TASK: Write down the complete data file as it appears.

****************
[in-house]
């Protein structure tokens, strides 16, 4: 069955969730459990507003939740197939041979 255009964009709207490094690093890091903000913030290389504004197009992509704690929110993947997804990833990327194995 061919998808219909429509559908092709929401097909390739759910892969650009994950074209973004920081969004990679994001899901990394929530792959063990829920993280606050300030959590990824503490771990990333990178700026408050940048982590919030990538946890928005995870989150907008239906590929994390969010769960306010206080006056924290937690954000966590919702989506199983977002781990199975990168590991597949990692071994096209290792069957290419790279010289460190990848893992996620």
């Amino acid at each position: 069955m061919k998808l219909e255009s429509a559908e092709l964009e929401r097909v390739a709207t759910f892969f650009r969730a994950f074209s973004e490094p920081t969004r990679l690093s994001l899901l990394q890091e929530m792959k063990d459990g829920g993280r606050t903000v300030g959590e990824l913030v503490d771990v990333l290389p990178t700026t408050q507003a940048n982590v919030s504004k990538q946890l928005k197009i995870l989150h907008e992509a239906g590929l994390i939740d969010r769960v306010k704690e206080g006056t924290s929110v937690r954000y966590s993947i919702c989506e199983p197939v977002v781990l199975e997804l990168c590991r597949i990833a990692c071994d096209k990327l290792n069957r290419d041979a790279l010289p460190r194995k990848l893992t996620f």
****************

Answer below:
[in-house]
């Protein structure tokens, strides 16, 4: 069955969730459990507003939740197939041979 255009964009709207490094690093890091903000913030290389504004197009992509704690929110993947997804990833990327194995 061919998808219909429509559908092709929401097909390739759910892969650009994950074209973004920081969004990679994001899901990394929530792959063990829920993280606050300030959590990824503490771990990333990178700026408050940048982590919030990538946890928005995870989150907008239906590929994390969010769960306010206080006056924290937690954000966590919702989506199983977002781990199975990168590991597949990692071994096209290792069957290419790279010289460190990848893992996620």
């Amino acid at each position: 069955m061919k998808l219909e255009s429509a559908e092709l964009e929401r097909v390739a709207t759910f892969f650009r969730a994950f074209s973004e490094p920081t969004r990679l690093s994001l899901l990394q890091e929530m792959k063990d459990g829920g993280r606050t903000v300030g959590e990824l913030v503490d771990v990333l290389p990178t700026t408050q507003a940048n982590v919030s504004k990538q946890l928005k197009i995870l989150h907008e992509a239906g590929l994390i939740d969010r769960v306010k704690e206080g006056t924290s929110v937690r954000y966590s993947i919702c989506e199983p197939v977002v781990l199975e997804l990168c590991r597949i990833a990692c071994d096209k990327l290792n069957r290419d041979a790279l010289p460190r194995k990848l893992t996620f």